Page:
Jones v. State, 7

CourtCourt of Appeals of Maryland
Writing for the CourtArgued before MURPHY; SMITH
Citation288 Md. 618,420 A.2d 1241
PartiesAnna Mae JONES v. STATE of Maryland.
Docket NumberNo. 7,7
Decision Date14 October 1980

Richard M. Karceski, Baltimore, for appellant.

Diane G. Goldsmith, Asst. Atty. Gen. (Stephen H. Sachs, Atty. Gen., Baltimore, on the brief), for appellee.


SMITH, Judge.

In her effort to avoid a second trial on charges of conspiracy to distribute heroin and possession of heroin with intent to distribute, Anna Mae Jones seeks to have us hold that the error which caused the Court of Special Appeals to direct a new trial after her conviction was such that yet another trial is forbidden under the Double Jeopardy Clause of U.S.Const. Amend. V.

We shall affirm the decision of the Court of Special Appeals in Jones v. State, 44 Md.App. 417, 409 A.2d 725 (1979), which held to the contrary.

Mrs. Jones was convicted by a jury in the Criminal Court of Baltimore.

Apparently, Mrs. Jones and some of her associates were the target of an extensive investigation. An order for a tap of her telephone was obtained. 1 The recorded conversations introduced at trial between Mrs. Jones, Raymond Fortune, and others concerned the possession, distribution, and sale of heroin. She was arrested immediately after the last recorded conversation. At that time she had nearly $8,000 in cash on her person.

The controversy here involves in part search of an apartment in Baltimore County. (This in not the apartment where the telephone was maintained.) The apartment was leased in the name of Mrs. Jones. A search warrant was procured. Fruits of that search included a lease in the name of Mrs. Jones, miscellaneous papers, and more than $35,000 in secreted cash. Apparently a notebook seized at this time was lost. In response to a motion made pursuant to Maryland Rule 741 b 5 for permission to inspect and copy it, the State indicated it did not intend to use this material at trial.

Yet another search warrant was issued and executed pertaining to premises said to be those of Raymond Fortune. Substantial quantities of controlled dangerous substances and paraphernalia were seized.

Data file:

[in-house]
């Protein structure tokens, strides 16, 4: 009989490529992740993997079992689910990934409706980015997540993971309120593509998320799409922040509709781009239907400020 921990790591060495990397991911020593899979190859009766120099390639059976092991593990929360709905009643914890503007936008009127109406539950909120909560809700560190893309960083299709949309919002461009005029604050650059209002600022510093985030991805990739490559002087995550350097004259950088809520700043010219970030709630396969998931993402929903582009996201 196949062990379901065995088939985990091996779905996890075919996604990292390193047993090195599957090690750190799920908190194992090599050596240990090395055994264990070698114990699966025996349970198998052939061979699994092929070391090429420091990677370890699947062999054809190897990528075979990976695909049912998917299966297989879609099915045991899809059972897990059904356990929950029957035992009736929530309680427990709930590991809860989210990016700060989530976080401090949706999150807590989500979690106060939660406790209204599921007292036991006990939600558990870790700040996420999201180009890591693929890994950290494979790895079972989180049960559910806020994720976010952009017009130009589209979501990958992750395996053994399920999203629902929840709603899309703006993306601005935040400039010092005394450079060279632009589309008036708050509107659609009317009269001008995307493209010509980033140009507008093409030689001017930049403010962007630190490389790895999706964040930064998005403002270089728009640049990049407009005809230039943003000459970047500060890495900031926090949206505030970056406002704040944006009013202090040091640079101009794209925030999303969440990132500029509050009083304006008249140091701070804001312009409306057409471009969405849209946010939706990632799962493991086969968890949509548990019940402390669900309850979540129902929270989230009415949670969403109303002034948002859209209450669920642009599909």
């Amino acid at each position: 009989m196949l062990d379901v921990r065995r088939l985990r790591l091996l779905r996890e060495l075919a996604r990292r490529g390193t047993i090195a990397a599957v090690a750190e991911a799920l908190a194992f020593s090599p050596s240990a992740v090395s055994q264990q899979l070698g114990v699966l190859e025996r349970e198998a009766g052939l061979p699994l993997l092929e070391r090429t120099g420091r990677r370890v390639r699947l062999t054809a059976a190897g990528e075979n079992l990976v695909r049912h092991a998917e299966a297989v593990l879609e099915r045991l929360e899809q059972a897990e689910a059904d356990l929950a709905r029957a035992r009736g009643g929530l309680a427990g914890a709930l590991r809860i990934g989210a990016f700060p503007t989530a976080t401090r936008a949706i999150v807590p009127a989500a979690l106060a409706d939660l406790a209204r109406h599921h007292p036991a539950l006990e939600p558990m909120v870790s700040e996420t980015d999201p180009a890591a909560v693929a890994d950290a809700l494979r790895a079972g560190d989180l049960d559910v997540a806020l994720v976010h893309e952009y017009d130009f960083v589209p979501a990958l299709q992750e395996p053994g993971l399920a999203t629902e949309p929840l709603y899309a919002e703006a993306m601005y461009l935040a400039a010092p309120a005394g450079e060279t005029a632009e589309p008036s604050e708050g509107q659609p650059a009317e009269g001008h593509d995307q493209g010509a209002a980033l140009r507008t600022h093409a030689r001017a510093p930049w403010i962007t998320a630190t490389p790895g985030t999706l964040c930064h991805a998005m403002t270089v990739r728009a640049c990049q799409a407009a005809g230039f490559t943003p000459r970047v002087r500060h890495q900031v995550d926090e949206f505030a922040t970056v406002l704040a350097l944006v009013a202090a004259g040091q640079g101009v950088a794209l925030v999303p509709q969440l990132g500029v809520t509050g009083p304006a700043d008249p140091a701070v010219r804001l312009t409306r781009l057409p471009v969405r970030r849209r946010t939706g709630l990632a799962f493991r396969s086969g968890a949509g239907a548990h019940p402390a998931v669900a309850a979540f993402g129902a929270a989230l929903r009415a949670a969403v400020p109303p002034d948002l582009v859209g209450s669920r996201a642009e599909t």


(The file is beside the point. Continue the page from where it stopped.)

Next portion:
The trial opened with the introduction of the wiretap evidence. The State's expert identified Mrs. Jones' code name. He interpreted for the jury the jargon used. As interpreted, it disclosed the substantial involvement of Mrs. Jones with heroin traffic.

Fortune testified that he had known Mrs. Jones all of his life, that the narcotics seized from his home had been received from her on consignment on approximately May 1, 1976, that he had been engaged in narcotics transactions with her since about October of 1974 or 1975, and that prior to May 1, 1976, he had been receiving an average of ten ounces of heroin a month from Mrs. Jones, paying her about $16,000 for it.

The controversy which produces this appeal arose from the testimony of Corporal Fred Settle of the Maryland State Police, the second witness called. On the day of Mrs. Jones' arrest he executed a search and seizure warrant at the apartment leased in her name in Baltimore County. On direct examination he related his purpose in searching the premises, the finding of the lease in Mrs. Jones' name, the secreted money and various miscellaneous papers. On cross-examination he was specifically asked whether he found any narcotics during the search. He said that he did not. He was then asked whether he found "any cutting materials, lactose, dextrose, any type of materials of that nature at the apartment?" He answered in the negative to that question and to one as to whether he found any glassine bags. Then re-direct examination was begun by the assistant State's attorney, Mr. Denholm. The record reflects:

Q. Relative to this case, sir, how many times were you involved in surveilance or had knowledge of surveillance of 12 Cedar Heights apartment?

A. Approximately twelve or fifteen.

Q. Twelve or fifteen times. Now, when you executed the search and seizure warrant at 12 Cedar Heights on March 9th, 1976, did you find any evidence of narcotic dealings --

MR. SMITH: Objection.

MR. DENHOLM: -- at the premises of 12 Cedar Heights?

THE COURT: Sustained.

MR. DENHOLM: May we approach the bench one moment, Your Honor.


(Whereupon the following proceedings were had at the bench, out of the hearing of the jury:)

MR. DENHOLM: Your Honor, the reason --

THE COURT: Where are you going --

MR. SMITH: This is a dangerous area, dangerous thin ice as far as the defense in concerned with reference to that book. I mean, we would move and think we would be entitled to mistrial if there is any reference to that book, reference to -- THE COURT: Why would you think so?

MR. SMITH: Because of what we discussed pre-trial. There is some prejudicial material in that and they can't find it and we can show it and we can show it was not our defendant's book.